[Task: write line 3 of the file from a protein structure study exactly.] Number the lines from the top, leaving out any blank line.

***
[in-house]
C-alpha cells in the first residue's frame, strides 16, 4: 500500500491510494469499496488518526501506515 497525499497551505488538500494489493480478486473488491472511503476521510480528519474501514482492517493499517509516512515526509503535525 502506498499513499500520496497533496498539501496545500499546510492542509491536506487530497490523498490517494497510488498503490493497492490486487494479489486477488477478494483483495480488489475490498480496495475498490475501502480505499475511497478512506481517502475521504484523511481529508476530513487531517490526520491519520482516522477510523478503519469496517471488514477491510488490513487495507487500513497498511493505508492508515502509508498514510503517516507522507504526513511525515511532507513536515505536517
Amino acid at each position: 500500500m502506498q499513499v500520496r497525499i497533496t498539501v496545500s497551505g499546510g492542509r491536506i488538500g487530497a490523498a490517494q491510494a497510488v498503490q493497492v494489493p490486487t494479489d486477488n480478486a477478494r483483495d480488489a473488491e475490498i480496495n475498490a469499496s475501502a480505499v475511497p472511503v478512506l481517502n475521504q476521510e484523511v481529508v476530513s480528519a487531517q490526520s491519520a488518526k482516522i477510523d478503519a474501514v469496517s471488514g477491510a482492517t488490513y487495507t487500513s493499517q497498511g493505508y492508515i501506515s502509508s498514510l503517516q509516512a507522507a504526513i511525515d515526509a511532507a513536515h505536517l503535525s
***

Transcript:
Amino acid at each position: 500500500m502506498q499513499v500520496r497525499i497533496t498539501v496545500s497551505g499546510g492542509r491536506i488538500g487530497a490523498a490517494q491510494a497510488v498503490q493497492v494489493p490486487t494479489d486477488n480478486a477478494r483483495d480488489a473488491e475490498i480496495n475498490a469499496s475501502a480505499v475511497p472511503v478512506l481517502n475521504q476521510e484523511v481529508v476530513s480528519a487531517q490526520s491519520a488518526k482516522i477510523d478503519a474501514v469496517s471488514g477491510a482492517t488490513y487495507t487500513s493499517q497498511g493505508y492508515i501506515s502509508s498514510l503517516q509516512a507522507a504526513i511525515d515526509a511532507a513536515h505536517l503535525s